Mac’s now locked outside, and breaks storage room’s window to enter it. There, he arms himself with a small bundle of dynamite before threatening to blow himself (and everyone else) up if they don’t back off.

When Childs (Keith David), and the remaining few, mutiny against MacReady—because they think he’s the Thing—Norris collapses from an apparent heart attack. As Dr. Copper tries to revive him using defibrillator paddles, Norris’ chest suddenly explodes with a monstrous mouth that bites off Cooper’s arms. MacReady uses a flamethrower to kill the Norris Thing. Only his head remains which sprouts legs before trying to run off. They take it out too.

A final test to see who’s human and who’s not

With few remaining choices, MacReady orders everyone to take one more test to determine who is and who isn’t infected. Everyone must give him a blood sample which he will then poke with a hot piece of wire. He reckons that each part of a Thing will try to survive independently. Therefore, the blood sample will transform to defend itself.

Suddenly, Clark tries to kill MacReady with a scalpel, but MacReady shoots and kills him first. He then ties up everyone, including the dead Clark and Copper while he performs the test. Windows goes first. He’s still human. MacReady gives him another flamethrower in case he needs to torch anyone who might be revealed to be a Thing.

As MacReady continues the test he finds the dead bodies of Clark and Copper are not infected. Next, he accuses Garry of being a duplicate, but instead finds that Palmer (David Clennon) is. As Palmer transforms, MacReady’s flamethrower misfires. Windows hesitates to kill it with his.

That moment’s hesitation is all the Palmer Thing needs to kill Windows. Its head splits open, and bites Windows’ head off. MacReady gets his flamethrower working in time to set the Palmer Thing on fire. It then crashes through the wall where it dies in the snow. MacReady then blows it up with a stick of dynamite. Now that the Thing has infected Windows, MacReady torches him too.

Only a few remain

We are now down to four remaining, uninfected crew members: MacReady, Childs, Garry, and Nauls. MacReady orders Childs to stay behind to watch the camp, while he, Garry and Nauls check on Blair to give him the blood test. The arrive to an empty shed. Blair not only escaped through the floor, but was secretly building a small spacecraft in the tunnels under the camp.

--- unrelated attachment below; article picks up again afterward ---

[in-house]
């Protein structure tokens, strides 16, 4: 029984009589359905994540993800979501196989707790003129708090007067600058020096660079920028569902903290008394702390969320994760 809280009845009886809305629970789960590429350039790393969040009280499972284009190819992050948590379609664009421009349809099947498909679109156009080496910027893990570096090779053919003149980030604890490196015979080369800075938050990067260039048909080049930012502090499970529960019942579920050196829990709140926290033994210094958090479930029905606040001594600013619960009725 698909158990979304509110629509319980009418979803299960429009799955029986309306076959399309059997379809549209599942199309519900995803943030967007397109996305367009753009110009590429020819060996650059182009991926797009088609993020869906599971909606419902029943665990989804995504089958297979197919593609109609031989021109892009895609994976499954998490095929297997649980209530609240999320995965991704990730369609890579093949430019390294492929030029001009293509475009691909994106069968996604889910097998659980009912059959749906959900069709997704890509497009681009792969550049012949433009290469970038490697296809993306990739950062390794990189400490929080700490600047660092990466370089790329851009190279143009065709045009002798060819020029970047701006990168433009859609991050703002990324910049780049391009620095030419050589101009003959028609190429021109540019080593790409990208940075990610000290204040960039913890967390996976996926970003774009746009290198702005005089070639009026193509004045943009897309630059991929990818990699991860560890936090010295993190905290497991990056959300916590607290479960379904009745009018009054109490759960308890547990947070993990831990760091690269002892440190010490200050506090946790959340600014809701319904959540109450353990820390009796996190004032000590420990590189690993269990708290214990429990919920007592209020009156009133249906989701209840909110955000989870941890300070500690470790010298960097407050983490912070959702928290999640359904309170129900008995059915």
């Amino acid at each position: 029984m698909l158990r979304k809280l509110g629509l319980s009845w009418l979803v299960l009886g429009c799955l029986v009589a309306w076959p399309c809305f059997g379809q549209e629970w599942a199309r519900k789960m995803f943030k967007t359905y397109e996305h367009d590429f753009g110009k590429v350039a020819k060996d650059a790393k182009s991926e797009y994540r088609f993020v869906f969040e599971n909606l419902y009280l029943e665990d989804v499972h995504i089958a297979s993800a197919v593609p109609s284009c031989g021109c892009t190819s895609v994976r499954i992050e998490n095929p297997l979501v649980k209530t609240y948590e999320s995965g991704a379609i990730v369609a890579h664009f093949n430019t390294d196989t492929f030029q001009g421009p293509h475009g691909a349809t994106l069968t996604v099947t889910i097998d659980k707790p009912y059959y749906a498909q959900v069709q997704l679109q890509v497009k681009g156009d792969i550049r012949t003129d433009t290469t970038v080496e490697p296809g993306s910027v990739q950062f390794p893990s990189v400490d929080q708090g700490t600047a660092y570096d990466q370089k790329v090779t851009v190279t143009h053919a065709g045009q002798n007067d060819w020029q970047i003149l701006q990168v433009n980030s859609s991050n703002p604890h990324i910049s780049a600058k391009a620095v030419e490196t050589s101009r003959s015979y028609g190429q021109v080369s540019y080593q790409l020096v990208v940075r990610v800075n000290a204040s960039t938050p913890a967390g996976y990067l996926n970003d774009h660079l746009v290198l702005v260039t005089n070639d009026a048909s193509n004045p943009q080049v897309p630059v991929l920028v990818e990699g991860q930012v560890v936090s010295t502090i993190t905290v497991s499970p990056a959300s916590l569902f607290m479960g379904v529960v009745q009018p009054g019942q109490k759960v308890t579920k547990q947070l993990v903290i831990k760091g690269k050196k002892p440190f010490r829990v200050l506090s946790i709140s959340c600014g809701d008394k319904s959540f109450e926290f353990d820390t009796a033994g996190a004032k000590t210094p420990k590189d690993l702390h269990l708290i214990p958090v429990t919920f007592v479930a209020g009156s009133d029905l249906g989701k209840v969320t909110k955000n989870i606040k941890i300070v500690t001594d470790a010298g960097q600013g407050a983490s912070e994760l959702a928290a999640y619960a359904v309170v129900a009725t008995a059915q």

There’s a moment of confusion when they spot Childs run off into the storm. However, when the compound’s power suddenly turns off, they decide that Blair is the last Thing, and it wants to freeze into hibernation since it has no way out of its current situation.

With the realization that there’s little chance for survival, the men decide to blow up the base to prevent the Thing from freezing again. MacReady, Nauls and Garry set fire to the complex using homemade Molotov cocktails.

When Garry goes down into the camp’s basement to set TNT charges, the infected Blair kills him. Nauls next disappears where he’s never seen again. MacReady then comes face-to-face with the Blair Thing, and it’s able to destroy his detonator. MacReady makes a last-ditch effort to kill it with a lit stick of dynamite. Both the Thing and the compound explode in flames—MacReady survives.

Who is deceiving whom?

He stumbles to his ruined shack where he finds Childs waiting. He claims he saw Blair, and then got lost in the storm when he ran after him. Neither man knows whether the other is really the Thing. As they both sit opposite on another, each man is ready to kill the other at the first sign of deception. While the viewer knows MacReady is not the Thing, there’s a hint that Childs might now be one from when he wandered off earlier.

Both men take swigs from their respective bottles—exhausted from the ordeal. MacReady lets out a wry laugh as he looks at Childs’ bottle. Did he just drink from an extra Molotov cocktail sitting on the ground instead of whiskey? Only MacReady knows for sure.

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Universal Studios released The Thing on June 25, 1982. John Carpenter directed the film which starred Kurt Russell, Wilford Brimley, and Keith David.